A hernia is a protrusion of a tissue, structure, or part of an organ through the muscle tissue or the membrane by which it is normally contained. The hernia has three parts: the orifice through which it herniates, the hernial sac, and its contents.Hernia:
A hernia is the protrusion of an organ through the wall of the cavity that normally contains it. The main risk is strangulation, which is a surgical emergency. Asymptomatic hernias can be safely observed, but severe pain is a symptom of strangulation. The most common hernias develop in the abdomen, when a weakness in the abdominal wall evolves into a localized hole, or "defect", through which adipose tissue, or abdominal organs covered with peritoneum, may protrude. Another common hernia involves the spinal discs and causes sciatica. A hiatus hernia occurs when the stomach protrudes into the mediastinum through the esophageal opening in the diaphragm.
A hernia is an opening or weakness in the muscular structure of the wall of the abdomen. This defect causes a bulging of the abdominal wall. This bulging is usually more noticeable when the abdominal muscles are tightened, thereby increasing the pressure in the abdomen.
By far the most hernias develop in the abdomen, when a weakness in the abdominal wall evolves into a localized hole, or "defect", through which adipose tissue, or abdominal organs covered with peritoneum, may protrude. Another common hernia involves the spinal discs and causes sciatica.
Hernias can be classified according to their anatomical location:
Hernia Examples include:
A sportman's hernia is a syndrome characterized by chronic groin pain in athletes and a dilated superficial ring of the inguinal canal, although a true hernia is not present.
Since many organs or parts of organs can herniate through many orifices, it is very difficult to give an exhaustive list of hernias, with all synonyms and eponyms.
Each year, while an estimated 5 million Americans develop hernias, only 700,000 have them surgically repaired. Most physicians believe people avoid treating their hernias because they fear painful surgery. Today, there is little reason to fear. Hernia surgery is usually performed on an outpatient basis and patients are able to return to most normal activities in a matter of a few days.
It is generally advisable to repair hernias quickly in order to prevent complications such as organ dysfunction, gangrene, and multiple organ dysfunction syndrome. Most abdominal hernias can be surgically repaired, and recovery rarely requires long-term changes in lifestyle. Uncomplicated hernias are principally repaired by pushing back, or "reducing", the herniated tissue, and then mending the weakness in muscle tissue (an operation called herniorrhaphy).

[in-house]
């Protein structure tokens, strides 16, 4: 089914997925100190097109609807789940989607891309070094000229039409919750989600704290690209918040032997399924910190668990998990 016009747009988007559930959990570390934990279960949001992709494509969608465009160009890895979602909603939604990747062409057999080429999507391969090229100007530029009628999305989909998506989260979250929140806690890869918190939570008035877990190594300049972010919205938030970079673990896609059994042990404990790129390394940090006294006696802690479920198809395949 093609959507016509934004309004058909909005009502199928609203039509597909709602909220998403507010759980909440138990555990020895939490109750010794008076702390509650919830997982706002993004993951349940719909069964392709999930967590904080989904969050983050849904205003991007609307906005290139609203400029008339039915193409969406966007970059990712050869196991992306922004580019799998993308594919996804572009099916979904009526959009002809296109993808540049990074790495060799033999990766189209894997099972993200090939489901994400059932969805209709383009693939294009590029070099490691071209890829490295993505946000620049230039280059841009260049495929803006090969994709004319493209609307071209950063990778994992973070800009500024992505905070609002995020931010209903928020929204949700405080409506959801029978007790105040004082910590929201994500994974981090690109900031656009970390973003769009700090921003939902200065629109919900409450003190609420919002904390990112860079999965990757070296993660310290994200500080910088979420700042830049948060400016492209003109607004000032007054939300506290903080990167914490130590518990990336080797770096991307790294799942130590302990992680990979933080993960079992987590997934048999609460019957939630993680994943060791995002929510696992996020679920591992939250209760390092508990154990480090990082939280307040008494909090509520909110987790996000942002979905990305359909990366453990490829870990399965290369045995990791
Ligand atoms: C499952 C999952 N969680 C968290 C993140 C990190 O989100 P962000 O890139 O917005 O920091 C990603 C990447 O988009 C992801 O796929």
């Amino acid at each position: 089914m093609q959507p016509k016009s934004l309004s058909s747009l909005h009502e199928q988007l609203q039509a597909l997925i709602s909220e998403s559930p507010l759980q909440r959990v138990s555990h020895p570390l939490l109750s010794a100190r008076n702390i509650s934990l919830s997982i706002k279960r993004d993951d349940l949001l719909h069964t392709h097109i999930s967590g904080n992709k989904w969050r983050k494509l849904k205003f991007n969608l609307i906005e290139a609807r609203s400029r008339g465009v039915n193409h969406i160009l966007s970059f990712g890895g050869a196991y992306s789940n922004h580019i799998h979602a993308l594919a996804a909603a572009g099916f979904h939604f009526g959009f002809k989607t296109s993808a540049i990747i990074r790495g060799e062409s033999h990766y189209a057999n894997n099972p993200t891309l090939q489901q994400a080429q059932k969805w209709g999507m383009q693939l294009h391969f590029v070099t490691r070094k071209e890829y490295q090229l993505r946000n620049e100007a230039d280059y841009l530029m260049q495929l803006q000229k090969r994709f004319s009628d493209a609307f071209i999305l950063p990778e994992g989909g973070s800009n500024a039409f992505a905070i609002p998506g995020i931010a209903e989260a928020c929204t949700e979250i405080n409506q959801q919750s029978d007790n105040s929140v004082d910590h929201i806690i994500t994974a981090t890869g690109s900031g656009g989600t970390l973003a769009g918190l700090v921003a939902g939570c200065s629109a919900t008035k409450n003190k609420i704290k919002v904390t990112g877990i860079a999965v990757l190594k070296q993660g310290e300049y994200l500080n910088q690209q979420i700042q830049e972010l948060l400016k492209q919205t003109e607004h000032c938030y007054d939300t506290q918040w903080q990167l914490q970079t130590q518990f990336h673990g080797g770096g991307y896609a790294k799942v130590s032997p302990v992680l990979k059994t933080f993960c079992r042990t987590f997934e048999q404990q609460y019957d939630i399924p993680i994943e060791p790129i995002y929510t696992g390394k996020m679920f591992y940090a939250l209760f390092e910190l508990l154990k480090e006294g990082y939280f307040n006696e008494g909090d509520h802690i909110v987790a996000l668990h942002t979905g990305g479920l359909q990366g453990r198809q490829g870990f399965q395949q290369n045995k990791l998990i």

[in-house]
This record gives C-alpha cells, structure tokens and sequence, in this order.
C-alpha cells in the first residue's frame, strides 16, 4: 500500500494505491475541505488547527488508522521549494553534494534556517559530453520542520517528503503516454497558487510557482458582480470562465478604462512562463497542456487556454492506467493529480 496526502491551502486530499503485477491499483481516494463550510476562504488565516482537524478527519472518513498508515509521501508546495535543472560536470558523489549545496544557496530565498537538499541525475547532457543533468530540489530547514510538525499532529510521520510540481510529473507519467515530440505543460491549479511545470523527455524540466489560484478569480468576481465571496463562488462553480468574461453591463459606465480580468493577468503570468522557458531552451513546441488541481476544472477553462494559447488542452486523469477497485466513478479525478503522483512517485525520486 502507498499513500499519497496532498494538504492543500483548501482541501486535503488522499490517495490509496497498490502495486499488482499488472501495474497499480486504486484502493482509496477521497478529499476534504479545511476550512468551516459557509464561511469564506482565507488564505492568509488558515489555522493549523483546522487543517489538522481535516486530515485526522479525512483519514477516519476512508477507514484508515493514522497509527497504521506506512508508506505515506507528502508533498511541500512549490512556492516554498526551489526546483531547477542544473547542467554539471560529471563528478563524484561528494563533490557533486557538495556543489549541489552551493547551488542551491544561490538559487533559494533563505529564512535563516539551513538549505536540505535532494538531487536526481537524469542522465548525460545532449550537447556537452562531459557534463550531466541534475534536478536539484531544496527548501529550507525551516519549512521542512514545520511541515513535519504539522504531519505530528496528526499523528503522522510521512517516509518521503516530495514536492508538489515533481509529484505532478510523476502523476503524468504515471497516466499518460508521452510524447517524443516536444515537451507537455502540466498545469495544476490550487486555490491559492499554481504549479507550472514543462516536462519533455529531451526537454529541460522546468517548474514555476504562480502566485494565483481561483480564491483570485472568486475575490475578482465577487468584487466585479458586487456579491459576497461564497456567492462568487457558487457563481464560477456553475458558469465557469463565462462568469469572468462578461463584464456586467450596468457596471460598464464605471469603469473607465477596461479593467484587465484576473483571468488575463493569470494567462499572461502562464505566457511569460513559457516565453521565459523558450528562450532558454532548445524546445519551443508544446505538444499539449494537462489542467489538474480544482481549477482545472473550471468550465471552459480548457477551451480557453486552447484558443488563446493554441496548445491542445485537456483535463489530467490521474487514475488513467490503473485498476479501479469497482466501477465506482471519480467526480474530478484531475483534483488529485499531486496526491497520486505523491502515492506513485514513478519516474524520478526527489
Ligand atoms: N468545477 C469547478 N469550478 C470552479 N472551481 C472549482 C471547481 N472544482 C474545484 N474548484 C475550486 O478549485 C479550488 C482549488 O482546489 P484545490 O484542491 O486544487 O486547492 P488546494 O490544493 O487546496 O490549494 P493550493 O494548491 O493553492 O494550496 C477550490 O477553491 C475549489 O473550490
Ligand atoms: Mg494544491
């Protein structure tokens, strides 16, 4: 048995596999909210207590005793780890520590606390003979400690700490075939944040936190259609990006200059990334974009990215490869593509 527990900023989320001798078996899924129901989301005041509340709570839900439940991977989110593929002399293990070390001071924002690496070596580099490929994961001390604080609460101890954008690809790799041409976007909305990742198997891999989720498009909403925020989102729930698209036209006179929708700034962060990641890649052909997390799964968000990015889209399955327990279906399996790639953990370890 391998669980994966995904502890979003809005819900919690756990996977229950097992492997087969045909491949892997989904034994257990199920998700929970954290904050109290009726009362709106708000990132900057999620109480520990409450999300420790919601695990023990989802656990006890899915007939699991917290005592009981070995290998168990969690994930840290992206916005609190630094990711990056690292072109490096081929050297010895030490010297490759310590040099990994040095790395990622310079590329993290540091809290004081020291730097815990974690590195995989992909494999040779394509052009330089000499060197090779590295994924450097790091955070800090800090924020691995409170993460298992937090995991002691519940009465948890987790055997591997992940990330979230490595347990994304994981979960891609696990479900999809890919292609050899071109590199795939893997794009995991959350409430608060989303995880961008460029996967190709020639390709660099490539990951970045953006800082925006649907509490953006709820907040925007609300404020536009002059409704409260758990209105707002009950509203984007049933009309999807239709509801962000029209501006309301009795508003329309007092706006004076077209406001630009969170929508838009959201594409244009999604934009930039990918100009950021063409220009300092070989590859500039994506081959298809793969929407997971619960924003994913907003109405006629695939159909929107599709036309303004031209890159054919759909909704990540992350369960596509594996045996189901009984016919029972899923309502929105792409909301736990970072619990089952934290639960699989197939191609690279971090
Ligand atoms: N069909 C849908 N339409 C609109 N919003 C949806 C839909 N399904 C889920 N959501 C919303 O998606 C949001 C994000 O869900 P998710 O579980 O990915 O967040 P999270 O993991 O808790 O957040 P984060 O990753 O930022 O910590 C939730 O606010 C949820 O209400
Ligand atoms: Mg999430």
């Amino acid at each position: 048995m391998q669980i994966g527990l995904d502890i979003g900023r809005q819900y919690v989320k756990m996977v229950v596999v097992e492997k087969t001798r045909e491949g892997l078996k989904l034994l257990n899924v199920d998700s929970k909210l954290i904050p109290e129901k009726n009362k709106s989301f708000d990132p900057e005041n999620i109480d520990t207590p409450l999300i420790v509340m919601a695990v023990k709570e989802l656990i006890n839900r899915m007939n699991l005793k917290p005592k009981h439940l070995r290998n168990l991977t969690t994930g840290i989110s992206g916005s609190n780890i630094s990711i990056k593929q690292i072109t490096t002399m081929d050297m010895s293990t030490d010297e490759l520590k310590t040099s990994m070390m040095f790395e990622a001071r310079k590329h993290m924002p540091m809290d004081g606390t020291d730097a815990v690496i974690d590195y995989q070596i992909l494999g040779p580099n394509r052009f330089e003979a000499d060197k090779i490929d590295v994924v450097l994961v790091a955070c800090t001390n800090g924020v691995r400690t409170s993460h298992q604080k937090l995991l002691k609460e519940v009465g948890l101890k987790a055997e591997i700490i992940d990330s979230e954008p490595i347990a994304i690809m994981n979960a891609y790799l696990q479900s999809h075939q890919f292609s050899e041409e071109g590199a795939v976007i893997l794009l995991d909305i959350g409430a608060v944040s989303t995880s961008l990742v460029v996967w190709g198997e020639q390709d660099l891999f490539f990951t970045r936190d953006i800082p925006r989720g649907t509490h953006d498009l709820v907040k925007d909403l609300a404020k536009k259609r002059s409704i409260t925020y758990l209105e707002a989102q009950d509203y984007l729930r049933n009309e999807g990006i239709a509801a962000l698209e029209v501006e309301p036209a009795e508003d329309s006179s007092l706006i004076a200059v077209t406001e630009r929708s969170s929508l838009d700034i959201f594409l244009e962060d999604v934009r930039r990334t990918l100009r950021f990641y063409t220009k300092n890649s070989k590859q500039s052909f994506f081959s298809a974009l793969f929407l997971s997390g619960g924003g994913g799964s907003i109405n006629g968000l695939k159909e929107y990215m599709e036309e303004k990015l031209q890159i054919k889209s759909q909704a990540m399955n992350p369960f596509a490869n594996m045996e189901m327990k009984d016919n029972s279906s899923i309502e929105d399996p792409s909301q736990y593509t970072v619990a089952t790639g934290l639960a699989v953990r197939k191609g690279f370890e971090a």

Hernias usually need to be surgically repaired to prevent intestinal damage and further complications. The surgery takes about an hour and is usually performed on an outpatient basis (which means the patient can go home the same day of the procedure). This surgery may be performed by an open repair (small incision over the herniated area) or by laparoscopic surgery (minimally invasive). Your surgeon will determine the best method of repair for your individual situation.
Most patients will be able to go home a few hours after surgery. If needed, a 23-hour extended recovery area is available. Typically, most patients feel fine within a few days after the surgery and resume normal eating habits and activities. Strenuous activity and exercise are restricted for 4 to 6 weeks after surgery.
Causes of hiatus hernia vary depending on each individual and include: improper heavy weight lifting, hard coughing bouts, sharp blows to the abdomen, and incorrect posture, obesity, straining during a bowel movement or urination (constipation, enlarged prostate), chronic lung disease, and also, fluid in the abdominal cavity (ascites). In addition, if muscles are weakened due to poor nutrition, smoking, and overexertion, hernias are more likely to occur.
Groin hernias occur in approximately 2% of the adult population and 4% of infants. Their relative frequencies are:
:: Bulging Stomach When Sitting Up - Diastasis Recti Information & Exercises - Information and exercises regarding Diastasis Recti which generally presents as a mid-line domed or bulging stomach when rising from a lying position but is not a hernia.